Being able to visually analyze a bundle is great because we can optimize our application very easily.

Say we need to load the Moment library in our blog posts. Run:

npm install moment

to include it in the project.

Now let’s simulate the fact we need it on two different routes: /blog and /blog/[id].

We import it in pages/blog/[id].js:

import moment from 'moment'

...

const Post = props => {
  return (
    <div>
      <h1>{props.post.title}</h1>
      <p>Published on {moment().format('dddd D MMMM YYYY')}</p>
      <p>{props.post.content}</p>
    </div>
  )
}

I’m just adding today’s date, as an example.

This will include Moment.js in the blog post page bundle, as you can see by running npm run analyze:

See that we now have a red entry in /blog/[id], the route that we added Moment.js to!

It went from ~1kB to 350kB, quite a big deal. And this is because the Moment.js library itself is 349kB.

The client bundles visualization now shows us that the bigger bundle is the page one, which before was very little. And 99% of its code is Moment.js.

Every time we load a blog post we are going to have all this code transferred to the client. Which is not ideal.

One fix would be to look for a library with a smaller size, as Moment.js is not known for being lightweight (especially out of the box with all the locales included), but let’s assume for the sake of the example that we must use it.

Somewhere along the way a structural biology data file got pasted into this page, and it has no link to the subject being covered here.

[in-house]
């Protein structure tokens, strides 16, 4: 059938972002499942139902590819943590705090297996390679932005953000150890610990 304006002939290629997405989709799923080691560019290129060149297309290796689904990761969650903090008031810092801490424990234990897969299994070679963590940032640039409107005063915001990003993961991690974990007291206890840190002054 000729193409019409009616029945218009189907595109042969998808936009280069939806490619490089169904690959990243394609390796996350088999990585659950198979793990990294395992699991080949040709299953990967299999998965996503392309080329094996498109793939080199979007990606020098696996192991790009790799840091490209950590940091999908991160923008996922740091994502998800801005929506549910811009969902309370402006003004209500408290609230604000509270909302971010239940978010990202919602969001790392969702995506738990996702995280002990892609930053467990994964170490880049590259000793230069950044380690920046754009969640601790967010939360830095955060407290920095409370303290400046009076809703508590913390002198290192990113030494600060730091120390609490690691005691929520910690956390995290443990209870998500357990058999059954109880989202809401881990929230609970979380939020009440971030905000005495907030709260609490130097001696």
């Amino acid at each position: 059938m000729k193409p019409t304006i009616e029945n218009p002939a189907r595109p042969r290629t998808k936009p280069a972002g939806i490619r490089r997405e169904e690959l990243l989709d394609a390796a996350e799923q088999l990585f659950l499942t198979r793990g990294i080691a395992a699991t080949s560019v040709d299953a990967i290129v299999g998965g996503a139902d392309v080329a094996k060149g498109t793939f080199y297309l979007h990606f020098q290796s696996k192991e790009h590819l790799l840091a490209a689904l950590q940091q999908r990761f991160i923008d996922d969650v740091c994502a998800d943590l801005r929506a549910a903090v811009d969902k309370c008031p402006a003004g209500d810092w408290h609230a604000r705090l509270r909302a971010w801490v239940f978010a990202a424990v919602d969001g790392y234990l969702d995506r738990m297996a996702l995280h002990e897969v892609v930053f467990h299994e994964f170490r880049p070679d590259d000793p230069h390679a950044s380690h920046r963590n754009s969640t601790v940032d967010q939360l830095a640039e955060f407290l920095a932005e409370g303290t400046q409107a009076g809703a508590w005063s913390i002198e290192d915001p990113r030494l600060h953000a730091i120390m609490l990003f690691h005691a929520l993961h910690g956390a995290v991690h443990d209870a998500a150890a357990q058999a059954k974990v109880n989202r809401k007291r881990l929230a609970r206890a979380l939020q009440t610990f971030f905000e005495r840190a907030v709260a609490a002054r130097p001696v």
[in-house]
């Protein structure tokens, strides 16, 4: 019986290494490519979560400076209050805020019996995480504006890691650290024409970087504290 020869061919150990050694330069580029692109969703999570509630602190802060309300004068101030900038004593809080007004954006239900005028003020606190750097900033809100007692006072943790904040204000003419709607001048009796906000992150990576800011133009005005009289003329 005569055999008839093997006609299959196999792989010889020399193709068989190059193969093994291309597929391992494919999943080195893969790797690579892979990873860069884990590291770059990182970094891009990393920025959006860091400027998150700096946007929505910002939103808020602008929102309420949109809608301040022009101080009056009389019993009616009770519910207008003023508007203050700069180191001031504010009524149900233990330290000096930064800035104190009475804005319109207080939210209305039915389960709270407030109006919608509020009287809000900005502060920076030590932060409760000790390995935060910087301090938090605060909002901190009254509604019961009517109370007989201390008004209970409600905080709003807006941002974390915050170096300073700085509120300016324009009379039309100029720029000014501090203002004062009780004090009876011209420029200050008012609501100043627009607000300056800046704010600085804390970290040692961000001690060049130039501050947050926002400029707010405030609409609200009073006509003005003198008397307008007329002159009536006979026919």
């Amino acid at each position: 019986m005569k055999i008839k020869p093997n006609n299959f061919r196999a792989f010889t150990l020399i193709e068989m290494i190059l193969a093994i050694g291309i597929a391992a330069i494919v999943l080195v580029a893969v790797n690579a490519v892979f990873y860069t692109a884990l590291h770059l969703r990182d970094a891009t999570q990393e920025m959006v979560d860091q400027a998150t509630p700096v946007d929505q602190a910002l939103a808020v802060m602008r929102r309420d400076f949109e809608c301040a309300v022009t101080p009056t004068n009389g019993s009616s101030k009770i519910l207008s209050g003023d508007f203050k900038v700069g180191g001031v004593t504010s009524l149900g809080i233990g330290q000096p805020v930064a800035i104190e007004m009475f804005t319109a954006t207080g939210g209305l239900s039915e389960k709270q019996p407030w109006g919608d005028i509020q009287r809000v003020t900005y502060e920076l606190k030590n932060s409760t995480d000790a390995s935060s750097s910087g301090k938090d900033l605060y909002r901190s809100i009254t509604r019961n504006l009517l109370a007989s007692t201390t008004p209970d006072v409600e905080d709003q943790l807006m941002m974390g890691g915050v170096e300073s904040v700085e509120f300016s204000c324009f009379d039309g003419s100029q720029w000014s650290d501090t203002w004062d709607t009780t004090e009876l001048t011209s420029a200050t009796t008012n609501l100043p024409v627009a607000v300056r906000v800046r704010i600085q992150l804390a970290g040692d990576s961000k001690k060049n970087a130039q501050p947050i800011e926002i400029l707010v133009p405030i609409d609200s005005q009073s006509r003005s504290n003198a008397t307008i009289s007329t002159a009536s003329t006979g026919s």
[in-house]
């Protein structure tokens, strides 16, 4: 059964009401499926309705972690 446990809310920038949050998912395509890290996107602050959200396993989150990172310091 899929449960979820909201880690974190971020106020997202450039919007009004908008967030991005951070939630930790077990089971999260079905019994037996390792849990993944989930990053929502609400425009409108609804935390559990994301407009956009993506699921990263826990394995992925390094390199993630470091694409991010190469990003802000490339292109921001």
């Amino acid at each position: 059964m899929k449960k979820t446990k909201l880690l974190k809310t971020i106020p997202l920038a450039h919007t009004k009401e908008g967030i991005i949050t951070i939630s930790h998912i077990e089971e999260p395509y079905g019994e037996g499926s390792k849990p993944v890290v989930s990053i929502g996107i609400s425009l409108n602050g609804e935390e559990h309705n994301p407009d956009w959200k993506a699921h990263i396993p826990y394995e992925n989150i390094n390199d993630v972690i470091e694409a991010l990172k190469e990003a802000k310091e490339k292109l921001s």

What we can do instead is separating all the Moment code in a separate bundle.

How? Instead of importing Moment at the component level, we perform an async import inside getInitialProps, and we calculate the value to send to the component. Remember that we can’t return complex objects inside the getInitialProps() returned object, so we calculate the date inside it:

import posts from '../../posts.json'

const Post = props => {
  return (
    <div>
      <h1>{props.post.title}</h1>
      <p>Published on {props.date}</p>
      <p>{props.post.content}</p>
    </div>
  )
}

Post.getInitialProps = async ({ query }) => {
  const moment = (await import('moment')).default()
  return {
    date: moment.format('dddd D MMMM YYYY'),
    post: posts[query.id]
  }
}

export default Post

See that special call to .default() after await import? It’s needed to reference the default export in a dynamic import (see https://v8.dev/features/dynamic-import)

Now if we run npm run analyze again, we can see this:

Our /blog/[id] bundle is again very small, as Moment has been moved to its own bundle file, loaded separately by the browser.


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